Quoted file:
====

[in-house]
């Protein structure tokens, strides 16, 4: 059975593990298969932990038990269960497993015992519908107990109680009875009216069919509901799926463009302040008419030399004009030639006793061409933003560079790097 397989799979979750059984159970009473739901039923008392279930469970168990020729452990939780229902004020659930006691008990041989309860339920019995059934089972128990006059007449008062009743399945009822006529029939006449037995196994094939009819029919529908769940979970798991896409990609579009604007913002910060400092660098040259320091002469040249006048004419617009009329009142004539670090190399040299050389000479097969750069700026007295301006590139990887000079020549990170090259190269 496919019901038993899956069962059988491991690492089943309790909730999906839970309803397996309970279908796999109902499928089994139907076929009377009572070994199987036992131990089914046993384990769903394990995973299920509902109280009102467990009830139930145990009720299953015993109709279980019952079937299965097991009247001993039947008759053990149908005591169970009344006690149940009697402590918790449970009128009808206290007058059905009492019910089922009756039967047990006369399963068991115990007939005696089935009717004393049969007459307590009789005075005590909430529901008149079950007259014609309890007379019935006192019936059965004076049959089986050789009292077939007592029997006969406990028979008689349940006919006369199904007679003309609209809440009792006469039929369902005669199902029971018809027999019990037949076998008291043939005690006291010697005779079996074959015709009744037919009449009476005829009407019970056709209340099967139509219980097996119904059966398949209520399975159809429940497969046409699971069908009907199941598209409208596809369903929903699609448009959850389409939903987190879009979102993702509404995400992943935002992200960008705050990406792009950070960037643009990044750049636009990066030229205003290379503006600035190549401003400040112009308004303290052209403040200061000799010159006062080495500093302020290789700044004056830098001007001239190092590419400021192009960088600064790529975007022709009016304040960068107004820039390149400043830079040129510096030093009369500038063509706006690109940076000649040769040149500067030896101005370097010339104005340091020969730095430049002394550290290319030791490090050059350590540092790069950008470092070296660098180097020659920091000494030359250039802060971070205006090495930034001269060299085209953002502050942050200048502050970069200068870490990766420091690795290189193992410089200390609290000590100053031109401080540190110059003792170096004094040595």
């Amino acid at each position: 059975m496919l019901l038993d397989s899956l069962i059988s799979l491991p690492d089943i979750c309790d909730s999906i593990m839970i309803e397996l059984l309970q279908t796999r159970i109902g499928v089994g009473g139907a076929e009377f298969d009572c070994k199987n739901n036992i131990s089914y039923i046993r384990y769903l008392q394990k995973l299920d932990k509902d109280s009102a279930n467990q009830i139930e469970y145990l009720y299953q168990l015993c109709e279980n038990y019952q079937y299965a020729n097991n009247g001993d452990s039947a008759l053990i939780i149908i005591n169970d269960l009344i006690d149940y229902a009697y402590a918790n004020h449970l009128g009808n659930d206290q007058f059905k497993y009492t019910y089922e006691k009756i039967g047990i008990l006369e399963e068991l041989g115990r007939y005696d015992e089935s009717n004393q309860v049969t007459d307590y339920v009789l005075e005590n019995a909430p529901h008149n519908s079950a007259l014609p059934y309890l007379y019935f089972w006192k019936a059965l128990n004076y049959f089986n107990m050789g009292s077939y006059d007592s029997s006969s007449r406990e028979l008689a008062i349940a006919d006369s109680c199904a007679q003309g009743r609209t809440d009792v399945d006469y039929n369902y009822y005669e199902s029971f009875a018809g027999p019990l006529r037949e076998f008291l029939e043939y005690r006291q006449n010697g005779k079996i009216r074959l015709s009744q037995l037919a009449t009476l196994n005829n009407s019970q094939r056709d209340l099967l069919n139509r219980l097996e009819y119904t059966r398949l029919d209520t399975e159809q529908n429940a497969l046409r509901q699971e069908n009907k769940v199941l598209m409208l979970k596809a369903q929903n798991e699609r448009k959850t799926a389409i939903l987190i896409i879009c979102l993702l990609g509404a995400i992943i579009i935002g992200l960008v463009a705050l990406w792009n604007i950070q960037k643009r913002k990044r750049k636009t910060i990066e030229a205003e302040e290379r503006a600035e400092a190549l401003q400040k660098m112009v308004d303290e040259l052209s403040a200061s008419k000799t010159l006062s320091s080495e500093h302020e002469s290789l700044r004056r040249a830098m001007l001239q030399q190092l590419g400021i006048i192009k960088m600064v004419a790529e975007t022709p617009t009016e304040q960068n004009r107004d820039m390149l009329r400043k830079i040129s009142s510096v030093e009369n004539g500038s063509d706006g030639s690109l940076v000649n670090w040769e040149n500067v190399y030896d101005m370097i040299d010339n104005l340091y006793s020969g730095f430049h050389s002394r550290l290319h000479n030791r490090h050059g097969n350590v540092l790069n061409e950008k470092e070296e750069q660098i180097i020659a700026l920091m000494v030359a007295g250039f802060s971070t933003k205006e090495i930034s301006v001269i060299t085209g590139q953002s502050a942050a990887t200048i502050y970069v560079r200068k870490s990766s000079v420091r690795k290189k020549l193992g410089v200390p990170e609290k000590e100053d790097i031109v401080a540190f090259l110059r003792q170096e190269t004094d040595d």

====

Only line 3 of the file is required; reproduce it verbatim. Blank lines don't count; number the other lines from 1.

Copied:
């Amino acid at each position: 059975m496919l019901l038993d397989s899956l069962i059988s799979l491991p690492d089943i979750c309790d909730s999906i593990m839970i309803e397996l059984l309970q279908t796999r159970i109902g499928v089994g009473g139907a076929e009377f298969d009572c070994k199987n739901n036992i131990s089914y039923i046993r384990y769903l008392q394990k995973l299920d932990k509902d109280s009102a279930n467990q009830i139930e469970y145990l009720y299953q168990l015993c109709e279980n038990y019952q079937y299965a020729n097991n009247g001993d452990s039947a008759l053990i939780i149908i005591n169970d269960l009344i006690d149940y229902a009697y402590a918790n004020h449970l009128g009808n659930d206290q007058f059905k497993y009492t019910y089922e006691k009756i039967g047990i008990l006369e399963e068991l041989g115990r007939y005696d015992e089935s009717n004393q309860v049969t007459d307590y339920v009789l005075e005590n019995a909430p529901h008149n519908s079950a007259l014609p059934y309890l007379y019935f089972w006192k019936a059965l128990n004076y049959f089986n107990m050789g009292s077939y006059d007592s029997s006969s007449r406990e028979l008689a008062i349940a006919d006369s109680c199904a007679q003309g009743r609209t809440d009792v399945d006469y039929n369902y009822y005669e199902s029971f009875a018809g027999p019990l006529r037949e076998f008291l029939e043939y005690r006291q006449n010697g005779k079996i009216r074959l015709s009744q037995l037919a009449t009476l196994n005829n009407s019970q094939r056709d209340l099967l069919n139509r219980l097996e009819y119904t059966r398949l029919d209520t399975e159809q529908n429940a497969l046409r509901q699971e069908n009907k769940v199941l598209m409208l979970k596809a369903q929903n798991e699609r448009k959850t799926a389409i939903l987190i896409i879009c979102l993702l990609g509404a995400i992943i579009i935002g992200l960008v463009a705050l990406w792009n604007i950070q960037k643009r913002k990044r750049k636009t910060i990066e030229a205003e302040e290379r503006a600035e400092a190549l401003q400040k660098m112009v308004d303290e040259l052209s403040a200061s008419k000799t010159l006062s320091s080495e500093h302020e002469s290789l700044r004056r040249a830098m001007l001239q030399q190092l590419g400021i006048i192009k960088m600064v004419a790529e975007t022709p617009t009016e304040q960068n004009r107004d820039m390149l009329r400043k830079i040129s009142s510096v030093e009369n004539g500038s063509d706006g030639s690109l940076v000649n670090w040769e040149n500067v190399y030896d101005m370097i040299d010339n104005l340091y006793s020969g730095f430049h050389s002394r550290l290319h000479n030791r490090h050059g097969n350590v540092l790069n061409e950008k470092e070296e750069q660098i180097i020659a700026l920091m000494v030359a007295g250039f802060s971070t933003k205006e090495i930034s301006v001269i060299t085209g590139q953002s502050a942050a990887t200048i502050y970069v560079r200068k870490s990766s000079v420091r690795k290189k020549l193992g410089v200390p990170e609290k000590e100053d790097i031109v401080a540190f090259l110059r003792q170096e190269t004094d040595d």